(HealthDay News) – Corneal nerve fiber length (CNFL), as measured using corneal confocal microscopy (CCM), can be used to reliably rule diabetic sensorimotor polyneuropathy (DSP) in or out, according to research published online Feb. 8 in Diabetes Care.

Ausma Ahmed, of the University of Toronto, and colleagues used CCM to measure corneal nerve fiber length, fiber density, branch density, and tortuosity in 89 patients with type 1 diabetes and 64 healthy patients. This information was compared with each patient’s classification of DSP.

The researchers found that, among the 89 patients with diabetes, 37% had DSP. In these patients, all of the CCM parameters that were measured, except for tortuosity, were lower, compared to both the patients with diabetes but without DSP and the healthy controls. A threshold CNFL of ≤14mm/mm² had a sensitivity of 85% and a specificity of 84% in ruling in DSP. Separate threshold values of CNFL, specifically ≥15.8mm/mm² to rule out DSP and ≤11.5mm/mm² to rule in DSP, had improved sensitivity and specificity. Patients with type 1 diabetes with CNFL values between these thresholds may have incipient nerve injury and may be at risk of future neuropathy.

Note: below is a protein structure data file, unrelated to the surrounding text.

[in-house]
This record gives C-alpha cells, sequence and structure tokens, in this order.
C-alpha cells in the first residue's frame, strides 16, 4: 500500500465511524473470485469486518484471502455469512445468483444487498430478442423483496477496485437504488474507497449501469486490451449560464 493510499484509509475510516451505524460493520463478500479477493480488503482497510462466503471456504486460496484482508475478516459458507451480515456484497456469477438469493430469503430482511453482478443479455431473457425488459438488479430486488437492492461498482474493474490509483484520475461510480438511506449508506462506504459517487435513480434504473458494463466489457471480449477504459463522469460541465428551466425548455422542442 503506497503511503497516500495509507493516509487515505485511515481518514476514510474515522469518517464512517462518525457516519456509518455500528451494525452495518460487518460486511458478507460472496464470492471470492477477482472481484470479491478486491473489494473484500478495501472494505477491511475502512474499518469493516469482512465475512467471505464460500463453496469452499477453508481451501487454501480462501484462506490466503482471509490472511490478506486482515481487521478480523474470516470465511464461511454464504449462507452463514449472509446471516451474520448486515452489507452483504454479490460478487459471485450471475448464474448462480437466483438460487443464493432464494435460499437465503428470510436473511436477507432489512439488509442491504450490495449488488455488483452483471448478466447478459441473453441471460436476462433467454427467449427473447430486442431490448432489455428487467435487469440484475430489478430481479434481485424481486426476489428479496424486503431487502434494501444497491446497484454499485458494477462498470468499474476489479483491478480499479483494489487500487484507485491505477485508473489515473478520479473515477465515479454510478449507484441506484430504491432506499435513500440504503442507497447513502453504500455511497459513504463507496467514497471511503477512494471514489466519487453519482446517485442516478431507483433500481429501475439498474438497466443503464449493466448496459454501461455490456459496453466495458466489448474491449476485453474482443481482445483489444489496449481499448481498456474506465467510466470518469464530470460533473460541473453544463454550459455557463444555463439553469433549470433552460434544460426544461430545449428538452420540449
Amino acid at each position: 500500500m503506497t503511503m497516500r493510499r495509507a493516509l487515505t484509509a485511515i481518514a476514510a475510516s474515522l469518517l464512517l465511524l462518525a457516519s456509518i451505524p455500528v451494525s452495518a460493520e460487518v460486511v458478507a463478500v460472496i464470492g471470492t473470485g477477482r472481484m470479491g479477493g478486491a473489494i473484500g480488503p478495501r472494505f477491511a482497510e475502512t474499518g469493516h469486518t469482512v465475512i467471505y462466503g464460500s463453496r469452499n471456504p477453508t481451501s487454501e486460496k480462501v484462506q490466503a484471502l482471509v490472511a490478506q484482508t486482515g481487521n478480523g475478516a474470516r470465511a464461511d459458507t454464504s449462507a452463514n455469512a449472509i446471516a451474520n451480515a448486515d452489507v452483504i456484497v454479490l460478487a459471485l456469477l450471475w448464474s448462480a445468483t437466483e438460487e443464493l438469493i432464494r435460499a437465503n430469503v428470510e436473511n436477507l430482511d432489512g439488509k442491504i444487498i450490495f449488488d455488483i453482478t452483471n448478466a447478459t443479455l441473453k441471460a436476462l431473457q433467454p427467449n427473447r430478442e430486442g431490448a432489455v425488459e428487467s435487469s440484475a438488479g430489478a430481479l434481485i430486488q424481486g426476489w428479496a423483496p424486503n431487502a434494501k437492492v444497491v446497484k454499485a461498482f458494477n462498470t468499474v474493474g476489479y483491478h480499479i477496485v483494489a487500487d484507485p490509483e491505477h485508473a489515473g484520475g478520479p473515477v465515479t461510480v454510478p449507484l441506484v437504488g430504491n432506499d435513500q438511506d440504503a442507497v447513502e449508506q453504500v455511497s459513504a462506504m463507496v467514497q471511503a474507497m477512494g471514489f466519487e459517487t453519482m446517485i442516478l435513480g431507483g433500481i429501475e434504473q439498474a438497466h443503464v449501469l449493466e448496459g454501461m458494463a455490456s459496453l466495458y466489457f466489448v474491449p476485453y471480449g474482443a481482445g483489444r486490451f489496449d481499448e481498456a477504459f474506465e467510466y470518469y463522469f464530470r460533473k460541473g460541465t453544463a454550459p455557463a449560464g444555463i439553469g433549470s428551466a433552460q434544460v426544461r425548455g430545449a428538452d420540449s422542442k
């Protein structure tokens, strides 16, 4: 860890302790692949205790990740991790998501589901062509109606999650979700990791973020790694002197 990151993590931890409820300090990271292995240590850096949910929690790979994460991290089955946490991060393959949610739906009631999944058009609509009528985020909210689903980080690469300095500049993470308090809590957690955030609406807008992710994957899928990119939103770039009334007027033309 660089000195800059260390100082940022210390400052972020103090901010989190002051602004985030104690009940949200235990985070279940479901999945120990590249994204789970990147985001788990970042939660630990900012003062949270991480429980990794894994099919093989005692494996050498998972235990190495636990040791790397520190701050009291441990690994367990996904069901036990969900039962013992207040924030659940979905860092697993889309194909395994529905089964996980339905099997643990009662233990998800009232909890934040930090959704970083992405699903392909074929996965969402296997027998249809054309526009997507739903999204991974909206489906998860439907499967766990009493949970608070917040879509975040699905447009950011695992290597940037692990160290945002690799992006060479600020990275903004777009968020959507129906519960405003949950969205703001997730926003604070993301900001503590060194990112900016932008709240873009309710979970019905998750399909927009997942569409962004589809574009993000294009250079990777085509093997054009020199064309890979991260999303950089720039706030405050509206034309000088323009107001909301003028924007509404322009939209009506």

“In the evaluation of a large cohort of type 1 diabetic subjects consisting of a wide spectrum of neuropathy severity, we found that CCM can be used as a proxy for the clinical and electrophysiological definition of DSP, as defined by consensus criteria using nerve conduction studies,” the authors write.

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